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Oregon Extends Push To Track, Tax Drivers Per Mile 658

schwit1 writes "Oregon is moving ahead with a controversial plan to tax motorists based on the number of miles they drive as opposed to the amount of fuel they consume, raising myriad concerns about cost and privacy. The problem for lawmakers is that the existing per-gallon gas tax has hit a point of diminishing returns, as Americans drive less and vehicles become more fuel efficient. Economists and civil libertarians are concerned about the Oregon pilot project in large part because some mileage meters can track and record residents' every vehicular move. Rick Geddes, a Cornell University professor, said the basic device is okay because it is simply attached to a vehicle's computer, which cannot track locations. However, Geddes said privacy concerns could resurface should governments expand the program and use SmartPhone or apps to track movements and reward motorists who avoid congested roads and drive during off-peak hours. Mark Perry, a University of Michigan scholar, says the GPS or 'black box' system is 'particularly untenable.'" Per-car tracking and taxation has been a long time coming in Oregon, and it's not the only state where such an idea's been floated.
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Oregon Extends Push To Track, Tax Drivers Per Mile

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  • by Specter ( 11099 ) on Tuesday October 22, 2013 @01:40PM (#45203177) Journal

    why we're trying to over-complicate this? Take the odometer reading at annual inspection and be done with it.

    Will there be corner cases where someone gets screwed under this system? Sure.

    Is it worth all the trouble, expense, and privacy violations of being 100% perfect when 80% is good enough? No. Not even a little.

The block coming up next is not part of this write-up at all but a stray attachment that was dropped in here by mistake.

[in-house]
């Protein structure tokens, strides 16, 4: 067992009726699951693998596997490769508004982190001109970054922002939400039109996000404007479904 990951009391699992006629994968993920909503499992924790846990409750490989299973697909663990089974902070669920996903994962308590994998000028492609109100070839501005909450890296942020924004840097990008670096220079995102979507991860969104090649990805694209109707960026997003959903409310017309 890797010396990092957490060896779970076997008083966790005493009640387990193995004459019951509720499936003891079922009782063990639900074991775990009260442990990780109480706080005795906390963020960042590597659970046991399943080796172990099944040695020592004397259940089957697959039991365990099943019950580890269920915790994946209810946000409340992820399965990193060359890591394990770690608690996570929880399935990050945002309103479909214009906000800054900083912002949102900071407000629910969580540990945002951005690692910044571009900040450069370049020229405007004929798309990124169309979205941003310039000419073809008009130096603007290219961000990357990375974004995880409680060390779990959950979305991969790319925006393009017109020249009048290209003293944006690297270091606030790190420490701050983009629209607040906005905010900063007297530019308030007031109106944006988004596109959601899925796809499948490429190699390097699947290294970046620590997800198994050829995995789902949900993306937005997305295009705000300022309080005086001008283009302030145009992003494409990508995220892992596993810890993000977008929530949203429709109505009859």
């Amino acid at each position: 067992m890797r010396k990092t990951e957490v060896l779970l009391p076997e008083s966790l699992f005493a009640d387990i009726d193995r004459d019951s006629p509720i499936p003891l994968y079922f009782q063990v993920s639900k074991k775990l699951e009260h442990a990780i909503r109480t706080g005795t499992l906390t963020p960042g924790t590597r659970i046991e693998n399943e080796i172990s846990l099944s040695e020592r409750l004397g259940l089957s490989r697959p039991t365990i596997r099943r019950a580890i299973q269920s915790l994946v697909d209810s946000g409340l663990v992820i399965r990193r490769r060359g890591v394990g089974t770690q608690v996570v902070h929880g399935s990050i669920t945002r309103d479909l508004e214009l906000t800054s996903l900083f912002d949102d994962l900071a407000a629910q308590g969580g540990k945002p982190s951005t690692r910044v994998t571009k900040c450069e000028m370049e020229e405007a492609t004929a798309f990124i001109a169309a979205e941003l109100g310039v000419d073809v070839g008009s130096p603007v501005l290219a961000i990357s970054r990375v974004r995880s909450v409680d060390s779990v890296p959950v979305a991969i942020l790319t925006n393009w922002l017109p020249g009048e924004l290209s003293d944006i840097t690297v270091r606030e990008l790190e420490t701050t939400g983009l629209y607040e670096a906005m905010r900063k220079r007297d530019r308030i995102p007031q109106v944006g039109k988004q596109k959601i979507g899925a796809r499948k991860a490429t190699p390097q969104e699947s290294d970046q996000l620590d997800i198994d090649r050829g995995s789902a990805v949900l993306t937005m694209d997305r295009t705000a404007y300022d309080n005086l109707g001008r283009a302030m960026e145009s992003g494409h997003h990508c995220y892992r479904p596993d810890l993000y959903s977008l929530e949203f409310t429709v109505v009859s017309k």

• by stewsters ( 1406737 ) on Tuesday October 22, 2013 @01:40PM (#45203181)
    "I am hardly a tin foil hat wearing type but, the problem with this is that like every other means to create databases that track/document individuals or groups, they will eventually end up being mined for data that will likely violate your right to privacy. "

    The top comment in that link to the California link is spot on. I just wish I could go back in time and tell him how deep the NSA rabbit hole goes.

    http://yro.slashdot.org/comments.pl?sid=139566&cid=11681212 [slashdot.org]
  • by Trepidity ( 597 ) <delirium-slashdot@nosPAM.hackish.org> on Tuesday October 22, 2013 @01:40PM (#45203191)

    If the intent is that people should pay some amount per mile to cover the cost of road maintenance, just set the per-gallon gas tax equal to $desired_revenue_per_mile / average_mpg. This has the same overall effect as setting a direct per-mile tax, without the tracking nonsense.

    This will be "unfair" compared to a mileage-tracking system in that people with more fuel-efficient cars will pay less than their share, and people with less fuel-efficient cars will pay more. But that seems reasonable from the perspective of pricing negative externalities: maybe people who use more gas per mile should be taxed more per mile.

  • by Maxo-Texas ( 864189 ) on Tuesday October 22, 2013 @01:41PM (#45203213)


    They could check the odometer reading when you get your annual inspection.
    Or when you get reregister your car. If the tax is reasonably small, people won't try to avoid it.

  • Meh. (Score:4, Insightful)

    by mythosaz ( 572040 ) on Tuesday October 22, 2013 @01:41PM (#45203219)

    Use taxes are aboutas fair as you're going to get.

    Someone gets screwed in ever model, but you're going to have to break a few eggs.

    You could avoid the monitoring if you wanted. Whomever does car inspections up there already knows how many miles the average Oregonian drives - and knows how many miles you drove since your last registrations if you have a history. Bill you your projected taxes based on average or previous driving history, and then fix any overages/underages in your next registration. Set a floor or a cap on the whole tax or on underages/overages if you think it makes for a better tax plan. ....and you can do it all without installing a black box.

  • Partisan BS (Score:5, Insightful)

    by Aighearach ( 97333 ) on Tuesday October 22, 2013 @01:44PM (#45203275) Homepage